From the Editor

We live on a mobile planet, one that not only whirls us around the Sun annually but also throws us for the occasional loop when the crust beneath our feet proves less than stable. Our features this month address two of the ways that moving Earth affects us and, in particular, tests the infrastructure that we have built up around ourselves.
Karst hazards occur when the surface collapses due to subterranean erosion in limestone terrains. Although they do not often make national news, sinkholes and subsidence are an ongoing and costly problem at a local level. Nowhere is that more true than in the Blue Grass State, as Kentucky State Geologist Jim Cobb and hydrogeologist Jim Currens of the Kentucky Geological Survey describe in our first feature. Karst is also the subject of this month’s Geoscience Education column and a poster enclosed with this issue.
Moving west across the United States and higher up in the headlines, Yumei Wang of the Oregon Department of Geology and Mineral Industries gives us an overview of the aftermath of the earthquake that hit Nisqually, Wash., on Feb. 28, reminding residents of the Pacific Northwest that they live near an active subduction zone. Wang was part of a team that assessed the post-quake damage, and she offers her perspective on why damage from the Nisqually quake was relatively low and how it shows us what we must do to minimize damage from larger, more destructive quakes in the future.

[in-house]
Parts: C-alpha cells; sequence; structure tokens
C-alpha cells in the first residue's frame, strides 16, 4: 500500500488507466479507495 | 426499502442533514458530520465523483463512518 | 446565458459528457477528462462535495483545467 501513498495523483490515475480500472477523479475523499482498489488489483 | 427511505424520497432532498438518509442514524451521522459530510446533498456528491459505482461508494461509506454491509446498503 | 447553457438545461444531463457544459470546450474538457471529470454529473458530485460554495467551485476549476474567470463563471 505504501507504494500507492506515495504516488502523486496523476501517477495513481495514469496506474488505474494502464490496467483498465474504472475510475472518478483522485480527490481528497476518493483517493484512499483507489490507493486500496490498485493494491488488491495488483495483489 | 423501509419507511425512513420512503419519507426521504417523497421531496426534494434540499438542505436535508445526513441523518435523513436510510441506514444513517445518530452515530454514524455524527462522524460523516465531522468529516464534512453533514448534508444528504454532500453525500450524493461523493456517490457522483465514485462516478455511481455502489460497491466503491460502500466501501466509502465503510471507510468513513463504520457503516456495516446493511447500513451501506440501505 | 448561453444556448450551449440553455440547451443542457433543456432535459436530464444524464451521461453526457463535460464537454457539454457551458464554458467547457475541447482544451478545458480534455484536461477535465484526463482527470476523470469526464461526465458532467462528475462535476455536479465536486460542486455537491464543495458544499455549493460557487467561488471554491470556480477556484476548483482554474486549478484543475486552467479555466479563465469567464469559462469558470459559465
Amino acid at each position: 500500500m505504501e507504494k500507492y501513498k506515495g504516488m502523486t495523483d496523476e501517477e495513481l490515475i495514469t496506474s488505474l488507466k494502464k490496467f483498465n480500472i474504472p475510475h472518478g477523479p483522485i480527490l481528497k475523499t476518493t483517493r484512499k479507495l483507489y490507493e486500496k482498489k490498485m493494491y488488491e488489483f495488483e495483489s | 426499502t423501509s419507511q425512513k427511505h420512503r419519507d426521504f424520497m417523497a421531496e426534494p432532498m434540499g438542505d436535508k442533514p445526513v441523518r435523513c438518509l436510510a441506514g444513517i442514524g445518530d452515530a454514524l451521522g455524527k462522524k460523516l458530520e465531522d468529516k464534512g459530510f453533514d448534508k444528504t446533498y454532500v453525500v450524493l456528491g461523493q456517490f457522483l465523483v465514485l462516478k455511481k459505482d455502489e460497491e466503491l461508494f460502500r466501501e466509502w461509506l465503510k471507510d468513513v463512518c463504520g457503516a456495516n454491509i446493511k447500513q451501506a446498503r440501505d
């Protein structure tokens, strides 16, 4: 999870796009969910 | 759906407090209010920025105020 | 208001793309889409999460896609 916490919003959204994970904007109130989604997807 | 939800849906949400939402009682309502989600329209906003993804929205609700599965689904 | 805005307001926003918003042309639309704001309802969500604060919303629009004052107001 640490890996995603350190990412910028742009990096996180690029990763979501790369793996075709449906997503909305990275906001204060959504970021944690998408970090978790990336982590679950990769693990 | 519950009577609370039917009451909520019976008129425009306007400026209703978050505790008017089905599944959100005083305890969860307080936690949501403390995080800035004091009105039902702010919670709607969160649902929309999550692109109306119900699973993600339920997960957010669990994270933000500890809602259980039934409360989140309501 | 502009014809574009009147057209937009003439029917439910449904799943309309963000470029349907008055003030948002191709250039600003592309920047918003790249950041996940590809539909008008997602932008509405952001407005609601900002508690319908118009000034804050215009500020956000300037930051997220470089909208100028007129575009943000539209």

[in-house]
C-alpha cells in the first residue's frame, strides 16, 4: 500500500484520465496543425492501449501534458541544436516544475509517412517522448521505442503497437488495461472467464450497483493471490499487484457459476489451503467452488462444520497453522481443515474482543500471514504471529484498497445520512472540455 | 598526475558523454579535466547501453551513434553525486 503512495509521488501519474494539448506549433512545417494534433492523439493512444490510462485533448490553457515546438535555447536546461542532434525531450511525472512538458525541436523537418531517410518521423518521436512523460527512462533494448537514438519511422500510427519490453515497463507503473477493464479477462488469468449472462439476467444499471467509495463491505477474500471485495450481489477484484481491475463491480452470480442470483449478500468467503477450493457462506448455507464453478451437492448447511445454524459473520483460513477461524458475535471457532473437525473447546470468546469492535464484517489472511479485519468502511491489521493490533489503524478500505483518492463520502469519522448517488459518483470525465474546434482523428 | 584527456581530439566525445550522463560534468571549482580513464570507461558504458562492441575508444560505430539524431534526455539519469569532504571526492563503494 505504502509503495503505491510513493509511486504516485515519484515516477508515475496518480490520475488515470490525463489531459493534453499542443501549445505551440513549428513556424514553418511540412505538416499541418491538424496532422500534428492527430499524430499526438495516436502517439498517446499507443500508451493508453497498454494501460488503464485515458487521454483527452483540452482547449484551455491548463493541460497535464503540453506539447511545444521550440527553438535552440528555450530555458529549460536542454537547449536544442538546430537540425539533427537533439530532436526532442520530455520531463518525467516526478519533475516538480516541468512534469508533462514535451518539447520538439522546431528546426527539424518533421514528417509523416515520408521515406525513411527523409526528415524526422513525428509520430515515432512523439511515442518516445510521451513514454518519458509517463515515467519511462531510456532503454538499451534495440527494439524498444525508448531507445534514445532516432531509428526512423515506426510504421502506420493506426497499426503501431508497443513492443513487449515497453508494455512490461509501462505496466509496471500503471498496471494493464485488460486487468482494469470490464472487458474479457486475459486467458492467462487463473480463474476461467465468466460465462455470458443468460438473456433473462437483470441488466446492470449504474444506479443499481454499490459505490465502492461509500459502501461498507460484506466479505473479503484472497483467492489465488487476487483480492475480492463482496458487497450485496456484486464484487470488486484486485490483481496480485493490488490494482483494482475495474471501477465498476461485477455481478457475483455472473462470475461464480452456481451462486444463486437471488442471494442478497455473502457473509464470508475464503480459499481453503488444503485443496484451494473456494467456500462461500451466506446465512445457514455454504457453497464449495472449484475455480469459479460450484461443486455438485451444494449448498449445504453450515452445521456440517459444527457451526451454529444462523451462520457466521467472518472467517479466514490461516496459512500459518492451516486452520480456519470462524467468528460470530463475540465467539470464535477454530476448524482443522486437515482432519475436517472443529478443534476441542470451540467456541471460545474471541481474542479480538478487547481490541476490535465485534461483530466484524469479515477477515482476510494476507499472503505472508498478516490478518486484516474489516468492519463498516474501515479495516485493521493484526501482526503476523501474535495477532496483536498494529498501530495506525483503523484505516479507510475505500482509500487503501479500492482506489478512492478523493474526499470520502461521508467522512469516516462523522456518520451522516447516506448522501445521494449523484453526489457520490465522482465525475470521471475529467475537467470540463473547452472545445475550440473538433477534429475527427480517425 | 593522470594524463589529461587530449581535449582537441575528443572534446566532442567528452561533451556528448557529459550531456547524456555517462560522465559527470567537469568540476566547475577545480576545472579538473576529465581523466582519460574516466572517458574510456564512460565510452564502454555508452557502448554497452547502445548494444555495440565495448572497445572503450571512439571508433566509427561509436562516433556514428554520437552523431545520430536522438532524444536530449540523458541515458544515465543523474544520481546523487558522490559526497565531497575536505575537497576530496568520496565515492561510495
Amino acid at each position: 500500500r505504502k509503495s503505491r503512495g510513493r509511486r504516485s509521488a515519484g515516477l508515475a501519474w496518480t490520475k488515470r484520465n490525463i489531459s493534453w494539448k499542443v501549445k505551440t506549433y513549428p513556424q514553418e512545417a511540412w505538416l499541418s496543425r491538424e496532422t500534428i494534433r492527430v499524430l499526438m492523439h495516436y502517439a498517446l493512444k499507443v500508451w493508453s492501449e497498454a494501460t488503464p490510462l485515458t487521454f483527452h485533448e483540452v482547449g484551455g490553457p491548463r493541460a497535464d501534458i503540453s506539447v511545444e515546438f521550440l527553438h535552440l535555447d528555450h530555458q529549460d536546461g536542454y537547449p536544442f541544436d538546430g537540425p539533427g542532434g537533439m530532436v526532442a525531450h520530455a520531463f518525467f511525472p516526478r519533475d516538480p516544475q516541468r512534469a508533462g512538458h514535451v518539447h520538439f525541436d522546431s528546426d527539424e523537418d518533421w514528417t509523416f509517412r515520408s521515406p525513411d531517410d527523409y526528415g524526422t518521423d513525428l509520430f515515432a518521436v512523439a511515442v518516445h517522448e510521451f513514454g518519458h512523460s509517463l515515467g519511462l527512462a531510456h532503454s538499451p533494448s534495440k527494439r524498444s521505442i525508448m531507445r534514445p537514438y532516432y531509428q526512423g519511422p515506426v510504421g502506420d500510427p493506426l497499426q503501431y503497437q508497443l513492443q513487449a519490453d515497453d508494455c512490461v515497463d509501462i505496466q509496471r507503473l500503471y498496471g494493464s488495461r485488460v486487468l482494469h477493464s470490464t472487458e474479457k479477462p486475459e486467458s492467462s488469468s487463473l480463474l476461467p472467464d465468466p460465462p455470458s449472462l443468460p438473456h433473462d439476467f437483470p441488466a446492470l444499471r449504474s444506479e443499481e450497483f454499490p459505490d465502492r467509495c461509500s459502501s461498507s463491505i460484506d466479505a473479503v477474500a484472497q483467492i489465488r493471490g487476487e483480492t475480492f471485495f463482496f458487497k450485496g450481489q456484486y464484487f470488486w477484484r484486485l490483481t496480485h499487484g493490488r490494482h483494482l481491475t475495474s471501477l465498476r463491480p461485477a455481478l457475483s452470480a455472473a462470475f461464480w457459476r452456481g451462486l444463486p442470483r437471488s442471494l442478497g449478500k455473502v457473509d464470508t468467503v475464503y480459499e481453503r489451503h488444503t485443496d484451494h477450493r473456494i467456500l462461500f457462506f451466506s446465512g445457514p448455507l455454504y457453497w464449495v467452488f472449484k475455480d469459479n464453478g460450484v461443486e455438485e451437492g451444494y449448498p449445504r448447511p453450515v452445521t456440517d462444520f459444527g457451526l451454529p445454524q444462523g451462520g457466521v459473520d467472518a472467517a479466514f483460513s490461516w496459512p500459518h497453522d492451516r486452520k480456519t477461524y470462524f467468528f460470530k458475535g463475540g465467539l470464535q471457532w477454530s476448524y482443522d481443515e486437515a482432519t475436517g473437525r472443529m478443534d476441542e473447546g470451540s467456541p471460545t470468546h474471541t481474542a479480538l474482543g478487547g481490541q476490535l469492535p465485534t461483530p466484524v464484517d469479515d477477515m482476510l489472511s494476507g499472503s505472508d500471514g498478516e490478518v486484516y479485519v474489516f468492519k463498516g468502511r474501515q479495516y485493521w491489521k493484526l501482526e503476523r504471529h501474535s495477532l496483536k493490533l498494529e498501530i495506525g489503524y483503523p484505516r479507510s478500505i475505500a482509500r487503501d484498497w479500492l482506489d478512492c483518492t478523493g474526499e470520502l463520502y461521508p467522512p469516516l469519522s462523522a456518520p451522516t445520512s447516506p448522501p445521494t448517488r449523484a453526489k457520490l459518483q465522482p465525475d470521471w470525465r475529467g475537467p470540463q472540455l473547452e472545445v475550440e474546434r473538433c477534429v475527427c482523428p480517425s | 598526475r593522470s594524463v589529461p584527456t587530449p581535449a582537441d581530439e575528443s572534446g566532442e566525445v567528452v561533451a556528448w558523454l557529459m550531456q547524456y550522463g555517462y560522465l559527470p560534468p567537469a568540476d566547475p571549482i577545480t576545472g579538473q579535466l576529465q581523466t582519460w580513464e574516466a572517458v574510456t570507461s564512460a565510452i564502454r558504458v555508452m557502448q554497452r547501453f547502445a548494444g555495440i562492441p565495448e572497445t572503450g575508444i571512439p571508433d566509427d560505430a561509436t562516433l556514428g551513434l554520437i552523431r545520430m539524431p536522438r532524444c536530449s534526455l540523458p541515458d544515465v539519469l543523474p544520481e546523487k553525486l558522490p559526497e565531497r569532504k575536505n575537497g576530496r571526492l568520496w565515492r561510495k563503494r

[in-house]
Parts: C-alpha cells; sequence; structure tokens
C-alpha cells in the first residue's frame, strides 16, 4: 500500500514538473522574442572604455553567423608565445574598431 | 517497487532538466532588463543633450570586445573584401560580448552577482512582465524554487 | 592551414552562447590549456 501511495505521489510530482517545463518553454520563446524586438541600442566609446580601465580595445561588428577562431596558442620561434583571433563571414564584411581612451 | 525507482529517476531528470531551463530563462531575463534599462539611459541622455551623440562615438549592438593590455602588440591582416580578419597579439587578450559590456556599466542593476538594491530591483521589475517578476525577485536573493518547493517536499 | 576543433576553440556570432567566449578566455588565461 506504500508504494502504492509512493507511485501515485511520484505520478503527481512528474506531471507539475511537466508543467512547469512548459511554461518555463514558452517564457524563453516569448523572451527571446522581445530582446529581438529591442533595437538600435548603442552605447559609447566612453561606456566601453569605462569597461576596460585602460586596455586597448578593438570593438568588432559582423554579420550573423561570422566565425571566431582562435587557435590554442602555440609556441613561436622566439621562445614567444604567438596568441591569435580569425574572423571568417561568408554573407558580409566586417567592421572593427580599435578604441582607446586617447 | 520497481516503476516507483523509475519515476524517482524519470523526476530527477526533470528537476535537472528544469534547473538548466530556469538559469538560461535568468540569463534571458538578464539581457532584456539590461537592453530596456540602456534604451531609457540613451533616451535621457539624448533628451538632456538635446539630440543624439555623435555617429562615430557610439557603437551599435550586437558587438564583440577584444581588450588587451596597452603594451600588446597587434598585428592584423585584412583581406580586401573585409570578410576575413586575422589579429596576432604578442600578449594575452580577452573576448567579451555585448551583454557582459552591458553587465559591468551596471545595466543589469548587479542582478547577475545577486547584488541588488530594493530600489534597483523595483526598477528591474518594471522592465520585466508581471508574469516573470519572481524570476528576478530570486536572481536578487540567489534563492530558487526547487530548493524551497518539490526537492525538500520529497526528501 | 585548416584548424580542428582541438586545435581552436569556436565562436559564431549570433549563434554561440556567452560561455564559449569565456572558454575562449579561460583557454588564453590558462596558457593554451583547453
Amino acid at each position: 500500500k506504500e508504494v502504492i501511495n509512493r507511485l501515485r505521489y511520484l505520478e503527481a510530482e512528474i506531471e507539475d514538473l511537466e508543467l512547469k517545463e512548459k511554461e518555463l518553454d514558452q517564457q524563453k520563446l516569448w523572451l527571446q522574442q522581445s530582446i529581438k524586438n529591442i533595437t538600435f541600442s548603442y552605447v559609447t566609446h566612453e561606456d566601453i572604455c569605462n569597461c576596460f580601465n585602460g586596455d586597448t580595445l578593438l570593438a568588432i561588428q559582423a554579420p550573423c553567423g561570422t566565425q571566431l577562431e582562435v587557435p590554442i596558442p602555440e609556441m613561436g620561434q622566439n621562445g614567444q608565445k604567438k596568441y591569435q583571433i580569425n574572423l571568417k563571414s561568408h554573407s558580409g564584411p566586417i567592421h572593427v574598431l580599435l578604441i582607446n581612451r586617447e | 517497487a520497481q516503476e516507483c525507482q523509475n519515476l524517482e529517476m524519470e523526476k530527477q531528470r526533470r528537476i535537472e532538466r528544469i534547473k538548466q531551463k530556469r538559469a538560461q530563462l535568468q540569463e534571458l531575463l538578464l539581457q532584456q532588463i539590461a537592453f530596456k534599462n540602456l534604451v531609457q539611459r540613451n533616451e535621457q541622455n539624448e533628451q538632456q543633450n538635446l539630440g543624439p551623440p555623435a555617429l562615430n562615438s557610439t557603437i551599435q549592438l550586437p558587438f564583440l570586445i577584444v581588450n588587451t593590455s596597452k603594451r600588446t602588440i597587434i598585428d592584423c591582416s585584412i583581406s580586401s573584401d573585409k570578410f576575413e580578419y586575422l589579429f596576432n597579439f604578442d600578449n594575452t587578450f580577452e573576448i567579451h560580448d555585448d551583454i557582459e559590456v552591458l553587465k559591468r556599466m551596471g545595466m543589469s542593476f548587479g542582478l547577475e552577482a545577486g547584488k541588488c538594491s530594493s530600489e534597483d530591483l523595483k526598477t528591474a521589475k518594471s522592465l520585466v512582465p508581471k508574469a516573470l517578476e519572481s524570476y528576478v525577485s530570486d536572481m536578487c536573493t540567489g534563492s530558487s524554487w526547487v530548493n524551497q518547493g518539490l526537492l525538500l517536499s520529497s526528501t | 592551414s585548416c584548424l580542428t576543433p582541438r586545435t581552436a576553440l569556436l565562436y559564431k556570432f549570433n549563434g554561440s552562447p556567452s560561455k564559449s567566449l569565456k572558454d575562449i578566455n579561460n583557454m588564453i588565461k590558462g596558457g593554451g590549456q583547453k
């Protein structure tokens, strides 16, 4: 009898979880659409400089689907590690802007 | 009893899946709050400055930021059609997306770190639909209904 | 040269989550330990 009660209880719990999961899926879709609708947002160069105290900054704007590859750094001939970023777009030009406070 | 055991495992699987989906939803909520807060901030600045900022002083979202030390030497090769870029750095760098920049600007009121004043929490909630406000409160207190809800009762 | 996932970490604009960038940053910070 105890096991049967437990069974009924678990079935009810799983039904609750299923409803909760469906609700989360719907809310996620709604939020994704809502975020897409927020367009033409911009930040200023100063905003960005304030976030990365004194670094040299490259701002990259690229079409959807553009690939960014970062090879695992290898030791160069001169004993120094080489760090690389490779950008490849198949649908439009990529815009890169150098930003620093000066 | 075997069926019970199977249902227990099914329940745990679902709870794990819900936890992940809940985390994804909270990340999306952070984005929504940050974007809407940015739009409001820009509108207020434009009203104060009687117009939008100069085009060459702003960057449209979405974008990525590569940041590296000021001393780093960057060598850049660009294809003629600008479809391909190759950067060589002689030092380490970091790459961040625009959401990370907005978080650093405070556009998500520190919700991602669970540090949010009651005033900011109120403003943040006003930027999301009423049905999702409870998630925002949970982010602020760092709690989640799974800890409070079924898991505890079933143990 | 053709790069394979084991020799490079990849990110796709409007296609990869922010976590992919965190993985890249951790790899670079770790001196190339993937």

Such devastation struck India the month before the Nisqually quake when a magnitude-7.7 quake hit that country’s northwest region. Geotimes associate editor Christina Reed asked geologists and engineers who had seen the damage first-hand  why this quake destroyed so many buildings in cities far from the epicenter, leaving a death toll of at least 20,000.
Of course, our planet does not always move itself. In the United States alone, sand and gravel operations and quarries move the equivalent of many mountains to provide the nation’s highway and construction infrastructure. In Comment, R.A.  Edwards of the National Stone, Sand and Gravel Association discusses current policies that affect his industry. NSSGA is a newly formed trade association that is a merging of the National Stone Association and National Aggregates Association.
For those of you who have grown familiar with the wonderfully lucid letters by Geotimes Editor-in-Chief Sam Adams in this space, we are filling in while Sam and his wife Nancy follow their compass to Australia for a couple of months. We have no doubt that they will make the necessary southern hemispheric adjustments and that he will return to this space soon.

We hope that you enjoy the issue.

David Applegate               Kristina Bartlett
Editor                               Managing Editor